How to Start a Bean Weevil Culture

Written by ann lapan
  • Share
  • Tweet
  • Share
  • Pin
  • Email
How to Start a Bean Weevil Culture
Black-eyed beans are an important addition to your new bean weevil culture. (black eyed beans image by Martin Garnham from Fotolia.com)

Bean weevils, also known as bean beetles, are small insects often used to feed small pet reptiles, such as lizards or frogs, or even larger insects, such as spiders. These bean weevils are easy to raise, and multiply quickly, allowing you to start your own weevil program to feed your pets. However, it's important that, once you receive your first weevils, you know how to properly care for them and set up a culture correctly. When started correctly, the bean weevil culture will thrive, giving you a constant supply of feed insects.

Skill level:
Easy

Other People Are Reading

Things you need

  • Jar or plastic container
  • Black-eyed beans or mung beans
  • Colander

Show MoreHide

Instructions

  1. 1

    Purchase a number of bean weevils from a reputable source. Although it is possible to find bean weevils in the wild, it is much simpler to purchase a starter culture, which is a number of weevils or beans with eggs in them, from a dealer. Bean weevils are not often found in stores, but can be purchased from a variety of sources on the Internet.

  2. 2

    Line a jar or other container, such as a plastic box, with beans. Bean weevils need these beans in order to lay their eggs. The weevils seem to prefer black-eyed beans or mung beans. The layer of beans should be 1 to 2 inches thick. The weevils have no problem borrowing into dry beans, so don't cook or soak them.

  3. 3

    Refrain from placing any other food or water in the container. The young bean weevils will eat the beans they emerge from, and the adult bean weevils do not eat. Neither young nor older weevils require water.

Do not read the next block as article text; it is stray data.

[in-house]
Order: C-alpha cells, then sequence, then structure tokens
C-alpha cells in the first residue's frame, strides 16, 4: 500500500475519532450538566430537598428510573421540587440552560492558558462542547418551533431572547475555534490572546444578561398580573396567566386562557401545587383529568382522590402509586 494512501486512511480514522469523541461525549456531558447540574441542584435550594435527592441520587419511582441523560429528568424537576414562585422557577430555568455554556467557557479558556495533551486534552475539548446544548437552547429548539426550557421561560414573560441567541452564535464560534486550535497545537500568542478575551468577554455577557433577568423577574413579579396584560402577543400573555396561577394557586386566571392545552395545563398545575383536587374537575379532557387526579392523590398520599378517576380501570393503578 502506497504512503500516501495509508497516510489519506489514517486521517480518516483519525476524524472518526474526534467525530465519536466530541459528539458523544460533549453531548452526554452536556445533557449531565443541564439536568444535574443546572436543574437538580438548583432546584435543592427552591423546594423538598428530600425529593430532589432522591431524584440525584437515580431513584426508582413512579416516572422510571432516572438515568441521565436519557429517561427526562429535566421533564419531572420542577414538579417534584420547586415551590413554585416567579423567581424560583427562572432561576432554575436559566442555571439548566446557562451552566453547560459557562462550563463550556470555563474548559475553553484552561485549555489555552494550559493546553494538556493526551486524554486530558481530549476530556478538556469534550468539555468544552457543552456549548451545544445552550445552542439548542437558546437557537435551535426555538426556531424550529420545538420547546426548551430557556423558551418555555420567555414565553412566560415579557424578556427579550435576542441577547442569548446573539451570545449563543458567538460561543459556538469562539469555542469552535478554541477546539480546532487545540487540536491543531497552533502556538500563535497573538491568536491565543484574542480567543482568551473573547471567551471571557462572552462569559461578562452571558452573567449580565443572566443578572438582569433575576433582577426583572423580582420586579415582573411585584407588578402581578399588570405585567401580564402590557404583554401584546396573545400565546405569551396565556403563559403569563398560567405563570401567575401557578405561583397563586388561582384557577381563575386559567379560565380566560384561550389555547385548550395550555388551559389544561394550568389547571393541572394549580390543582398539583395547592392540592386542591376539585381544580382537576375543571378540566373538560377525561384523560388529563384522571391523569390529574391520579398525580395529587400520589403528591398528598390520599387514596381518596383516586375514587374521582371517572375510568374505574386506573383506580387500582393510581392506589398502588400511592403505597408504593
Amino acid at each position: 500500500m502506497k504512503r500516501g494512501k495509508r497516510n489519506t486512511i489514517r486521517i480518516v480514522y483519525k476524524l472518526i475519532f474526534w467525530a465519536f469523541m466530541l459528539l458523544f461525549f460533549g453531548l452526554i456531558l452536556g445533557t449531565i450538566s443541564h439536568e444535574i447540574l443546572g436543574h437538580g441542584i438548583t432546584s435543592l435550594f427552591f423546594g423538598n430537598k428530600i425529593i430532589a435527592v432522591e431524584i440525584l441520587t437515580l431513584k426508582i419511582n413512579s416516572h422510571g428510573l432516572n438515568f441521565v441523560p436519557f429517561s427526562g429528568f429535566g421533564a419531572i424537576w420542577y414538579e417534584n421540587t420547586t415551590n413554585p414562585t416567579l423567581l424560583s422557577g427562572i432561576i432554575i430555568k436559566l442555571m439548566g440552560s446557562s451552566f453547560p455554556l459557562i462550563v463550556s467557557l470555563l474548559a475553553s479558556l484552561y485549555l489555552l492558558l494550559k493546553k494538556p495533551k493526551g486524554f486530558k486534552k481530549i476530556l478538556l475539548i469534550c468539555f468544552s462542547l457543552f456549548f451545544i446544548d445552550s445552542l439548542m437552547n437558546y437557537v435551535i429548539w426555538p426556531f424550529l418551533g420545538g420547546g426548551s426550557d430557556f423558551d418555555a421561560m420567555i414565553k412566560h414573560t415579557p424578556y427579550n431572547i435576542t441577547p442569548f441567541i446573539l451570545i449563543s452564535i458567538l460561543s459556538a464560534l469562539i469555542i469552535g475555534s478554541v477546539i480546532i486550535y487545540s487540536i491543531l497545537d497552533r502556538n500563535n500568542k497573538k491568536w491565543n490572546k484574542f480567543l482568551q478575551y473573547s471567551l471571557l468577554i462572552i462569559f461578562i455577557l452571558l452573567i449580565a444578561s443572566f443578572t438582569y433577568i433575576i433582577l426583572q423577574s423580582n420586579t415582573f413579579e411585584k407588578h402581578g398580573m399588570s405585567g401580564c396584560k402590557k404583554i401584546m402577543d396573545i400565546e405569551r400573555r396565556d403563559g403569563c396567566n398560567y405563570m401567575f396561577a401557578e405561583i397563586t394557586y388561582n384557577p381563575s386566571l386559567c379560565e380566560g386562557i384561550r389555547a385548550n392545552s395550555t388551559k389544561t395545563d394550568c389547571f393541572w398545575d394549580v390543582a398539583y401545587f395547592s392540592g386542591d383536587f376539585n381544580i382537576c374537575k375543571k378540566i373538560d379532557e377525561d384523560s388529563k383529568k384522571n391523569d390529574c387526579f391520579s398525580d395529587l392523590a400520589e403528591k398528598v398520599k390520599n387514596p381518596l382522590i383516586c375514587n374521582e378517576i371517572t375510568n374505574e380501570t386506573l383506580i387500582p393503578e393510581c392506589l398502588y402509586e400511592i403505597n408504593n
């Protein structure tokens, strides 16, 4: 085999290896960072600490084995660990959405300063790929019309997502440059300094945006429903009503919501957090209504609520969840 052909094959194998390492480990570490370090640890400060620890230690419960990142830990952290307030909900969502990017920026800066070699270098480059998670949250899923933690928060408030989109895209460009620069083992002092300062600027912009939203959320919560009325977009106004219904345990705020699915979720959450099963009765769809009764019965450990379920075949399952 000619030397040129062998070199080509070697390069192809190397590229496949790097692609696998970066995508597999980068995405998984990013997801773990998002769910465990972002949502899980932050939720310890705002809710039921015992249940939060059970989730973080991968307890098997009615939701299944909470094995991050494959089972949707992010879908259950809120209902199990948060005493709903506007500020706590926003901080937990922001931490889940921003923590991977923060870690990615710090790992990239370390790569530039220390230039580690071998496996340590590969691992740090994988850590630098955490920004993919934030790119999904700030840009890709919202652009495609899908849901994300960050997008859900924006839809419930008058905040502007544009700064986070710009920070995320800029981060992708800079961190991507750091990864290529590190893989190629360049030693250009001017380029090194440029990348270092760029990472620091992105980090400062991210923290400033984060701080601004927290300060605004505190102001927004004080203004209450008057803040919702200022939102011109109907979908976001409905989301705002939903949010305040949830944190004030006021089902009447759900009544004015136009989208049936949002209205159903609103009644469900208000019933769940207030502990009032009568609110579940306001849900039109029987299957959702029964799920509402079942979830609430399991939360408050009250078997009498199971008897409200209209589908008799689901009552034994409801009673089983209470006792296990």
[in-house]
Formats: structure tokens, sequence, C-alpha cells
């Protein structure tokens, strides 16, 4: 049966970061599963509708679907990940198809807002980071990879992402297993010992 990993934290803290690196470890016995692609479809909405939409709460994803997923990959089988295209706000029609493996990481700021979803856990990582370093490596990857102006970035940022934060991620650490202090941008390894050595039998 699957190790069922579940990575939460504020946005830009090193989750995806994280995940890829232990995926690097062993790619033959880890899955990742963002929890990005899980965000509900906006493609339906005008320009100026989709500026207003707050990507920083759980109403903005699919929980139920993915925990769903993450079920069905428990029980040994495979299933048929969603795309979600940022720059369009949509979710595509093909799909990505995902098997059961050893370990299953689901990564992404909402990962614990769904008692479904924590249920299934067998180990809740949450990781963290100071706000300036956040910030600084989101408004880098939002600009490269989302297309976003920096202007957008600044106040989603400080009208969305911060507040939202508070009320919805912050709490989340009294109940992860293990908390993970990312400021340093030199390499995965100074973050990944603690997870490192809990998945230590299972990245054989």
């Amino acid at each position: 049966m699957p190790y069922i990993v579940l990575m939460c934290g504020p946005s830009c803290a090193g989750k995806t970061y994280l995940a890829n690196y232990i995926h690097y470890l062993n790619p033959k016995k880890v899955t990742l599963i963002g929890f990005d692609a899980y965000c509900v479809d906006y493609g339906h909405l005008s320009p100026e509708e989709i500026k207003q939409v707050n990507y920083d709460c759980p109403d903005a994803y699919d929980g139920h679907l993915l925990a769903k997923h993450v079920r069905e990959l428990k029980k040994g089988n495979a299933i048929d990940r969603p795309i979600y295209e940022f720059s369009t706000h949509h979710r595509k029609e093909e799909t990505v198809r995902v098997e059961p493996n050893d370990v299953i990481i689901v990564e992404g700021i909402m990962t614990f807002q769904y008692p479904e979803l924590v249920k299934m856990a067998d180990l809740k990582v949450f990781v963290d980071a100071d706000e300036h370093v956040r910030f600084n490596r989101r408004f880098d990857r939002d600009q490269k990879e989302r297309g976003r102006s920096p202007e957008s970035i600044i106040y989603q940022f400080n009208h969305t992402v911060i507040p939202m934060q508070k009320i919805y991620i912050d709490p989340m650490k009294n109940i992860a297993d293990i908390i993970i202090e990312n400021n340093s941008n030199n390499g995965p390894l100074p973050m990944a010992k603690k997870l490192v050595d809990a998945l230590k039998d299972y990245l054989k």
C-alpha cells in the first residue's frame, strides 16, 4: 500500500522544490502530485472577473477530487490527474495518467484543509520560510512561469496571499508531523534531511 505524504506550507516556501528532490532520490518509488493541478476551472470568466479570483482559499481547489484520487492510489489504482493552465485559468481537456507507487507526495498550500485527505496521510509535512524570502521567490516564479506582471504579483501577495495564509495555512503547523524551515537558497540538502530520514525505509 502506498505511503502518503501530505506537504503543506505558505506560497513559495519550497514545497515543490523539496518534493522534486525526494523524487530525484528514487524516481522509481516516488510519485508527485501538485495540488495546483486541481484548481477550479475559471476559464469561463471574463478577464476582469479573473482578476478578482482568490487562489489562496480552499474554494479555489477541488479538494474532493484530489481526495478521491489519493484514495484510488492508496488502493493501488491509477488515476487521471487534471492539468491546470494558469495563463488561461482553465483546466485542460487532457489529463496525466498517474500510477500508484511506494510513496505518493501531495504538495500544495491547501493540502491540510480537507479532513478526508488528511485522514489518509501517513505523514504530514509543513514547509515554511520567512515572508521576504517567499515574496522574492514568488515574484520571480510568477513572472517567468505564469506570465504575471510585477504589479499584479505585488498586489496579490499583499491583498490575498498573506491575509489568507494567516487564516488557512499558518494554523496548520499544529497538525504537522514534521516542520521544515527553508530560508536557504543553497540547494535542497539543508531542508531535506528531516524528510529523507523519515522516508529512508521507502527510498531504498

4. 4

    Create a secure lid for the weevil container. Bean weevils can fly, and will attempt to escape from an improperly sealed container. Either punch several tiny holes in the original lid of the container, or cover the top of the container with fine mesh. Secure the mesh tightly with a rubber band.

  5. 5

    Separate a large weevil culture into two or three cultures so that you can rotate them, always having at least one culture available for use while the other grows more weevils.

  6. 6

    Dispose of any dead adult weevils every week. Adult bean weevils live for only one to two weeks, and any weevils that died before being used as feed can contaminate the culture. Remove the dead weevils by emptying the culture into a colander with holes that are smaller than the beans but bigger than the weevils. Shake the colander. Dead weevils will fall through. The beans, with the weevil's eggs in them, will remain. Place the egg-laden beans back into the culture jar.

Don't Miss

Filter:
  • All types
  • Articles
  • Slideshows
  • Videos
Sort:
  • Most relevant
  • Most popular
  • Most recent

No articles available

No slideshows available

No videos available

By using the eHow.co.uk site, you consent to the use of cookies. For more information, please see our Cookie policy.